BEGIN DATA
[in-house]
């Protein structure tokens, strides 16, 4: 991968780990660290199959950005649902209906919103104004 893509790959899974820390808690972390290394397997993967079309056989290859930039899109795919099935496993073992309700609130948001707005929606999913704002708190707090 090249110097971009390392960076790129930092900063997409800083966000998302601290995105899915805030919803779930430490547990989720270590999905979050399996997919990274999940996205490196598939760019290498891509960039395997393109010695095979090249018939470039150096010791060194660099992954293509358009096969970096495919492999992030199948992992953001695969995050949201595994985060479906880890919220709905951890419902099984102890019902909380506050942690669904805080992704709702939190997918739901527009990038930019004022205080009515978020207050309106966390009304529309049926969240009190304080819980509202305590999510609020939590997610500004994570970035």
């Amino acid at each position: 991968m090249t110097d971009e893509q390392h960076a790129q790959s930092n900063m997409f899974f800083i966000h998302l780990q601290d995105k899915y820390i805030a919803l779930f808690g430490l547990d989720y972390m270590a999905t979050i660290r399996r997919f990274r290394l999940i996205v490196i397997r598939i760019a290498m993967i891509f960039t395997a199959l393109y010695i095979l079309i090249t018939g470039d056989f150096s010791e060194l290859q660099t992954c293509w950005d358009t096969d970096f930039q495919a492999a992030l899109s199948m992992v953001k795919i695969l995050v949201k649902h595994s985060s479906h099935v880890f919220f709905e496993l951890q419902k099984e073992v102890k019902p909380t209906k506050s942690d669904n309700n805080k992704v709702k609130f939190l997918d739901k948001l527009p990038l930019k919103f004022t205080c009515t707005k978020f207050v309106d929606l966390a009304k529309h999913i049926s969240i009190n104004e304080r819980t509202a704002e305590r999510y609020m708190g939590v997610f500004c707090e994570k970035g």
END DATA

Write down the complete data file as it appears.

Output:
[in-house]
């Protein structure tokens, strides 16, 4: 991968780990660290199959950005649902209906919103104004 893509790959899974820390808690972390290394397997993967079309056989290859930039899109795919099935496993073992309700609130948001707005929606999913704002708190707090 090249110097971009390392960076790129930092900063997409800083966000998302601290995105899915805030919803779930430490547990989720270590999905979050399996997919990274999940996205490196598939760019290498891509960039395997393109010695095979090249018939470039150096010791060194660099992954293509358009096969970096495919492999992030199948992992953001695969995050949201595994985060479906880890919220709905951890419902099984102890019902909380506050942690669904805080992704709702939190997918739901527009990038930019004022205080009515978020207050309106966390009304529309049926969240009190304080819980509202305590999510609020939590997610500004994570970035």
């Amino acid at each position: 991968m090249t110097d971009e893509q390392h960076a790129q790959s930092n900063m997409f899974f800083i966000h998302l780990q601290d995105k899915y820390i805030a919803l779930f808690g430490l547990d989720y972390m270590a999905t979050i660290r399996r997919f990274r290394l999940i996205v490196i397997r598939i760019a290498m993967i891509f960039t395997a199959l393109y010695i095979l079309i090249t018939g470039d056989f150096s010791e060194l290859q660099t992954c293509w950005d358009t096969d970096f930039q495919a492999a992030l899109s199948m992992v953001k795919i695969l995050v949201k649902h595994s985060s479906h099935v880890f919220f709905e496993l951890q419902k099984e073992v102890k019902p909380t209906k506050s942690d669904n309700n805080k992704v709702k609130f939190l997918d739901k948001l527009p990038l930019k919103f004022t205080c009515t707005k978020f207050v309106d929606l966390a009304k529309h999913i049926s969240i009190n104004e304080r819980t509202a704002e305590r999510y609020m708190g939590v997610f500004c707090e994570k970035g």